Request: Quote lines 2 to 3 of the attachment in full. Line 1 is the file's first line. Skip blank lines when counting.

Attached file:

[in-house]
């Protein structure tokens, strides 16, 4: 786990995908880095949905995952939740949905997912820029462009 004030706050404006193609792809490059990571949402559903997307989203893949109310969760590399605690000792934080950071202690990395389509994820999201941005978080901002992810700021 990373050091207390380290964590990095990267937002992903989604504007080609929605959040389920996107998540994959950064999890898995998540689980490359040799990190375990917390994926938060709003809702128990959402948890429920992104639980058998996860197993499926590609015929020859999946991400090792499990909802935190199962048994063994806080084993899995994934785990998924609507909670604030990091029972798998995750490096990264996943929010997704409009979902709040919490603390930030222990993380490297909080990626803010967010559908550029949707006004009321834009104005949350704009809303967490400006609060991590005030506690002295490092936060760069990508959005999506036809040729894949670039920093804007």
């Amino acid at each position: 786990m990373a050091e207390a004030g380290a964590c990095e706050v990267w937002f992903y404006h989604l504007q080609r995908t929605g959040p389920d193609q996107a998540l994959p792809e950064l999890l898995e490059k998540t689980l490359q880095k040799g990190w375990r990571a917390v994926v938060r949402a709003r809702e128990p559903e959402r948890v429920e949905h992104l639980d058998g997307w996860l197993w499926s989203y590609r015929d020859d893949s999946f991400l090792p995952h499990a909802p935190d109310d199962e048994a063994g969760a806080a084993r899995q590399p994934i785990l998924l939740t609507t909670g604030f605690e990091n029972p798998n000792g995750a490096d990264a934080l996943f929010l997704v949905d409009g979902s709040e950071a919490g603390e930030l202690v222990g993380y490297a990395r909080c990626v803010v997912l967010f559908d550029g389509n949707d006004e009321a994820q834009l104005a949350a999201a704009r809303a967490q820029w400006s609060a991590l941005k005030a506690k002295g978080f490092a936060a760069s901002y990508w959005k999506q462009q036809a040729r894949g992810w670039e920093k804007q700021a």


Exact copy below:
């Protein structure tokens, strides 16, 4: 786990995908880095949905995952939740949905997912820029462009 004030706050404006193609792809490059990571949402559903997307989203893949109310969760590399605690000792934080950071202690990395389509994820999201941005978080901002992810700021 990373050091207390380290964590990095990267937002992903989604504007080609929605959040389920996107998540994959950064999890898995998540689980490359040799990190375990917390994926938060709003809702128990959402948890429920992104639980058998996860197993499926590609015929020859999946991400090792499990909802935190199962048994063994806080084993899995994934785990998924609507909670604030990091029972798998995750490096990264996943929010997704409009979902709040919490603390930030222990993380490297909080990626803010967010559908550029949707006004009321834009104005949350704009809303967490400006609060991590005030506690002295490092936060760069990508959005999506036809040729894949670039920093804007």
């Amino acid at each position: 786990m990373a050091e207390a004030g380290a964590c990095e706050v990267w937002f992903y404006h989604l504007q080609r995908t929605g959040p389920d193609q996107a998540l994959p792809e950064l999890l898995e490059k998540t689980l490359q880095k040799g990190w375990r990571a917390v994926v938060r949402a709003r809702e128990p559903e959402r948890v429920e949905h992104l639980d058998g997307w996860l197993w499926s989203y590609r015929d020859d893949s999946f991400l090792p995952h499990a909802p935190d109310d199962e048994a063994g969760a806080a084993r899995q590399p994934i785990l998924l939740t609507t909670g604030f605690e990091n029972p798998n000792g995750a490096d990264a934080l996943f929010l997704v949905d409009g979902s709040e950071a919490g603390e930030l202690v222990g993380y490297a990395r909080c990626v803010v997912l967010f559908d550029g389509n949707d006004e009321a994820q834009l104005a949350a999201a704009r809303a967490q820029w400006s609060a991590l941005k005030a506690k002295g978080f490092a936060a760069s901002y990508w959005k999506q462009q036809a040729r894949g992810w670039e920093k804007q700021a």